The WHI hormone therapy trials evaluated conjugated equine estrogen with or without medroxyprogesterone acetate, hormone preparations that represent the vast majority of menopausal hormone therapy still being used in US clinical practice (102). However, large observational studies that have incorporated other estrogen plus progestin regimens, including those with estradiol and progesterone-like progestins that are more frequently used in Europe, have generally reported similar breast cancer findings, namely an increase in breast cancer risk associated with estrogen plus progestin use (11,29,78,103). In contrast to most progestins, micronized progesterone has less influence on breast cancer cell proliferation in preclinical studies (104) and on breast epithelial proliferation in a small randomized trial in primates (105). Although estrogen regimens that include micronized progesterone (which is used mainly in France) are less strongly associated with an increased risk of breast cancer compared with other progestins (29,106,107), they also provide limited protection against endometrial cancer (HR of endometrial cancer for current users vs never users = 2.42; 95% CI = 1.53 to 3.83) (97). These results, which require confirmation, suggest that micronized progesterone may provide a trade-off between an increased risk of endometrial cancer and a decreased risk of breast cancer. On balance, however, the current results provide no compelling evidence of the relative overall safety of micronized progesterone combinations with regard to cancer.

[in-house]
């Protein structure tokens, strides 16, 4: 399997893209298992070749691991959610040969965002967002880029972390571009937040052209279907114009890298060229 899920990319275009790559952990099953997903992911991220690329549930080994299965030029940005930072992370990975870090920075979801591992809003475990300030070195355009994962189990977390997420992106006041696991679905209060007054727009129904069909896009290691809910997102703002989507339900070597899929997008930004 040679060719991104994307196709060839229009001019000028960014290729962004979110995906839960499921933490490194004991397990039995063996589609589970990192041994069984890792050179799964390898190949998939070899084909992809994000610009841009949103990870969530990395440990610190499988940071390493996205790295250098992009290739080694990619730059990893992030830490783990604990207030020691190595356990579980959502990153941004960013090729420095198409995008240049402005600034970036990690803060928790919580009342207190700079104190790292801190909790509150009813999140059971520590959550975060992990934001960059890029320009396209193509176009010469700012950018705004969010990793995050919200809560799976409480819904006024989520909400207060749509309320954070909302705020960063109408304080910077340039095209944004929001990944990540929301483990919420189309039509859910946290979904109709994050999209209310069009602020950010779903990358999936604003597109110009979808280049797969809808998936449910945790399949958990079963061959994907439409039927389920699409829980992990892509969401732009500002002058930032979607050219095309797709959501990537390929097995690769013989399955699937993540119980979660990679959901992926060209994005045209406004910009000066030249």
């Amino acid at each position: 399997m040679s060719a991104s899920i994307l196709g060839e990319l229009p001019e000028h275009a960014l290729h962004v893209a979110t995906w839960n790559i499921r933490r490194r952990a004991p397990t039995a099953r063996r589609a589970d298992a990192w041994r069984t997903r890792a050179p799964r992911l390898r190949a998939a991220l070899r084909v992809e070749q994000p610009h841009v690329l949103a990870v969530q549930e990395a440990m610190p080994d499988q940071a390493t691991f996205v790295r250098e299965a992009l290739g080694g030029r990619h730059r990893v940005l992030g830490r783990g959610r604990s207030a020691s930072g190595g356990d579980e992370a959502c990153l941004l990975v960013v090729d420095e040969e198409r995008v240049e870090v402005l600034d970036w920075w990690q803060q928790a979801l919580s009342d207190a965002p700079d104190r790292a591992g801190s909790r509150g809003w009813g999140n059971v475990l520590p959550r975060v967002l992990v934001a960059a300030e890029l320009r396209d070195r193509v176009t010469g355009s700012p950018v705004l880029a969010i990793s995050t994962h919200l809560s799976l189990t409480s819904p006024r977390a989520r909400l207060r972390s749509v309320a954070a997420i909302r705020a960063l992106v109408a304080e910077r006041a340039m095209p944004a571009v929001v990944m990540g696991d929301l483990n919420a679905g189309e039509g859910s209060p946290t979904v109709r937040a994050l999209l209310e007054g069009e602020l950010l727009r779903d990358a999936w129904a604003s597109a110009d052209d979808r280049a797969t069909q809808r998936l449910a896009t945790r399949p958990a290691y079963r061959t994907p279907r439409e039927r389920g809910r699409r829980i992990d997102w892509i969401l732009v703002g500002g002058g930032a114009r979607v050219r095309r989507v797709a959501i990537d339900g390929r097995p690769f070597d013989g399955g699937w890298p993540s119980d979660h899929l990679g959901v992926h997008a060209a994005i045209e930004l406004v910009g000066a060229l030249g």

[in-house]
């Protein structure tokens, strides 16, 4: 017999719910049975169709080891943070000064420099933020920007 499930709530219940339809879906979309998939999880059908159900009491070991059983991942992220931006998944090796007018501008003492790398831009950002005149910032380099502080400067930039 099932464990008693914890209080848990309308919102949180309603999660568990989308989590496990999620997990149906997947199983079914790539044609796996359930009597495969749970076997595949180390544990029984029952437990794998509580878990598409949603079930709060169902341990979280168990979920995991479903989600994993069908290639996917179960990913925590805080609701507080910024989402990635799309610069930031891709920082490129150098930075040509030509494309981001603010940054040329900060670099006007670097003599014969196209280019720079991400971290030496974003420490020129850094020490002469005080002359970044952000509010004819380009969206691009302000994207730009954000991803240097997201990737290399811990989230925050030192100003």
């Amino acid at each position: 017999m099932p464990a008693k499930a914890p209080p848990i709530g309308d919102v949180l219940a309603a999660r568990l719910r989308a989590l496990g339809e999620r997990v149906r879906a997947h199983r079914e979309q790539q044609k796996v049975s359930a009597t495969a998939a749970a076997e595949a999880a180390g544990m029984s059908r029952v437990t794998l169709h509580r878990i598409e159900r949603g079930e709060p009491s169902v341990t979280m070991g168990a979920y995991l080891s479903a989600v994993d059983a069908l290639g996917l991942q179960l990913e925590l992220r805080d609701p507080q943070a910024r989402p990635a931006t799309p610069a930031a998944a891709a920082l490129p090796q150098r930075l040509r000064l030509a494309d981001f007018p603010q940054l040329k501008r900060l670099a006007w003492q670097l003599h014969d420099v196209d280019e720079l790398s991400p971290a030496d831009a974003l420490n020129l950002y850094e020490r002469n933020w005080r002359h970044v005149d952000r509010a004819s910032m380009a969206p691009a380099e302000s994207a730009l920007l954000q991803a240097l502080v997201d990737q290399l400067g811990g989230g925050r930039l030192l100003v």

In Box 1, we present current concepts regarding breast cancer and hormone therapy, giving substantial weight to findings from the WHI randomized clinical trials, and concepts that were prevalent in 2002, before the initial reports of the WHI hormone therapy trials, the maturation of large prospective cohorts, and expanding preclinical evidence regarding mediating mechanisms of action. In the WHI trials, fewer breast cancers were seen in postmenopausal women with a previous hysterectomy who were receiving estrogen alone (36). In contrast, estrogen plus progestin statistically significantly increased breast cancer incidence (31,35) and breast cancer mortality (35).